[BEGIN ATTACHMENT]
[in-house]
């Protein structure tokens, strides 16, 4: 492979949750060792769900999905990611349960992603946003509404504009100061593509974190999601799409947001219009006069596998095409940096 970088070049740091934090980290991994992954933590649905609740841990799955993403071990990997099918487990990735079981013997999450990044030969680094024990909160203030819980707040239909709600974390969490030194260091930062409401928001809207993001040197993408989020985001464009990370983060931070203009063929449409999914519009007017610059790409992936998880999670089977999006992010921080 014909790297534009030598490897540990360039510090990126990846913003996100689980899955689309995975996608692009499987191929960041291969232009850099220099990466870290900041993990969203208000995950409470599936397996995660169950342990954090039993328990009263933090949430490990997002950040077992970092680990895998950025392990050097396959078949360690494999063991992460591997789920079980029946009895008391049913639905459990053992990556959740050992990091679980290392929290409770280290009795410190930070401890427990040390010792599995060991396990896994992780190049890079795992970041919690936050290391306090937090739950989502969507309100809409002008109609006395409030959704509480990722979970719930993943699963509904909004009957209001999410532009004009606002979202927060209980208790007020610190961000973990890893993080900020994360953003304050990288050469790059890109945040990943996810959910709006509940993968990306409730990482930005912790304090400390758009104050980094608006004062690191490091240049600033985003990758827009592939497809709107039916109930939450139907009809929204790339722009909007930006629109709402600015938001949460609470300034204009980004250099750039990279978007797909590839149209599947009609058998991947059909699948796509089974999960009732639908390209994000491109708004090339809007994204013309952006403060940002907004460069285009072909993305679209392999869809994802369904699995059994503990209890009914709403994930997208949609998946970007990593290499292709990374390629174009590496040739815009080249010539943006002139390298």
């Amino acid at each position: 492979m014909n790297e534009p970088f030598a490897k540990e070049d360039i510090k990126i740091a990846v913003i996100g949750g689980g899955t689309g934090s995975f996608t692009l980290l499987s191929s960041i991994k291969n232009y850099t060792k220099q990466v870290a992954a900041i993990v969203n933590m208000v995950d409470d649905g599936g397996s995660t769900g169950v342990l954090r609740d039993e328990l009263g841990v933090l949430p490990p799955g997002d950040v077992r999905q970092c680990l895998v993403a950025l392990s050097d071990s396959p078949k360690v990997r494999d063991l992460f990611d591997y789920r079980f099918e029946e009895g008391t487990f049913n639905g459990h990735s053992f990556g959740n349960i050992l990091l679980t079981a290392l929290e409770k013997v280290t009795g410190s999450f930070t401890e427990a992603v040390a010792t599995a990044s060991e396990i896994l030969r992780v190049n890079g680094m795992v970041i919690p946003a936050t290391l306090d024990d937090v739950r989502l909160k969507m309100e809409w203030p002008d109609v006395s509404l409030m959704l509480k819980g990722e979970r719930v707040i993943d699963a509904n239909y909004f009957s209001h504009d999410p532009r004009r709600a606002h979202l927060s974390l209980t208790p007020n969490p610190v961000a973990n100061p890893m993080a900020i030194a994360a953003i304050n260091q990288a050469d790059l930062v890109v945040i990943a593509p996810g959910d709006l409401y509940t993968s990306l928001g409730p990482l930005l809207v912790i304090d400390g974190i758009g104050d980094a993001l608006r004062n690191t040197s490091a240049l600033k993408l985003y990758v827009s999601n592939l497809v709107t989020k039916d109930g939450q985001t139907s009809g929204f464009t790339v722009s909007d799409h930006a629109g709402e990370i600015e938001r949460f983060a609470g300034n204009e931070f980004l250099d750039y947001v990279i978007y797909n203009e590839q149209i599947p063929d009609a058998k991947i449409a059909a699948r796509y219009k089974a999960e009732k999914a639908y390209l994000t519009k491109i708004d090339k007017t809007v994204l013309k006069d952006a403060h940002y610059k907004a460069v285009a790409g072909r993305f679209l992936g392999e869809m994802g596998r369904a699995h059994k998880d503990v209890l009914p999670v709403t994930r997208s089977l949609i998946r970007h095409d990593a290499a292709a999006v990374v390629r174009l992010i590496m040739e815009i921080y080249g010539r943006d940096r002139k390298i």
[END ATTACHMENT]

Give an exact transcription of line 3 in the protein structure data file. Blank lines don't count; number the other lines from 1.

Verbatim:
């Amino acid at each position: 492979m014909n790297e534009p970088f030598a490897k540990e070049d360039i510090k990126i740091a990846v913003i996100g949750g689980g899955t689309g934090s995975f996608t692009l980290l499987s191929s960041i991994k291969n232009y850099t060792k220099q990466v870290a992954a900041i993990v969203n933590m208000v995950d409470d649905g599936g397996s995660t769900g169950v342990l954090r609740d039993e328990l009263g841990v933090l949430p490990p799955g997002d950040v077992r999905q970092c680990l895998v993403a950025l392990s050097d071990s396959p078949k360690v990997r494999d063991l992460f990611d591997y789920r079980f099918e029946e009895g008391t487990f049913n639905g459990h990735s053992f990556g959740n349960i050992l990091l679980t079981a290392l929290e409770k013997v280290t009795g410190s999450f930070t401890e427990a992603v040390a010792t599995a990044s060991e396990i896994l030969r992780v190049n890079g680094m795992v970041i919690p946003a936050t290391l306090d024990d937090v739950r989502l909160k969507m309100e809409w203030p002008d109609v006395s509404l409030m959704l509480k819980g990722e979970r719930v707040i993943d699963a509904n239909y909004f009957s209001h504009d999410p532009r004009r709600a606002h979202l927060s974390l209980t208790p007020n969490p610190v961000a973990n100061p890893m993080a900020i030194a994360a953003i304050n260091q990288a050469d790059l930062v890109v945040i990943a593509p996810g959910d709006l409401y509940t993968s990306l928001g409730p990482l930005l809207v912790i304090d400390g974190i758009g104050d980094a993001l608006r004062n690191t040197s490091a240049l600033k993408l985003y990758v827009s999601n592939l497809v709107t989020k039916d109930g939450q985001t139907s009809g929204f464009t790339v722009s909007d799409h930006a629109g709402e990370i600015e938001r949460f983060a609470g300034n204009e931070f980004l250099d750039y947001v990279i978007y797909n203009e590839q149209i599947p063929d009609a058998k991947i449409a059909a699948r796509y219009k089974a999960e009732k999914a639908y390209l994000t519009k491109i708004d090339k007017t809007v994204l013309k006069d952006a403060h940002y610059k907004a460069v285009a790409g072909r993305f679209l992936g392999e869809m994802g596998r369904a699995h059994k998880d503990v209890l009914p999670v709403t994930r997208s089977l949609i998946r970007h095409d990593a290499a292709a999006v990374v390629r174009l992010i590496m040739e815009i921080y080249g010539r943006d940096r002139k390298i």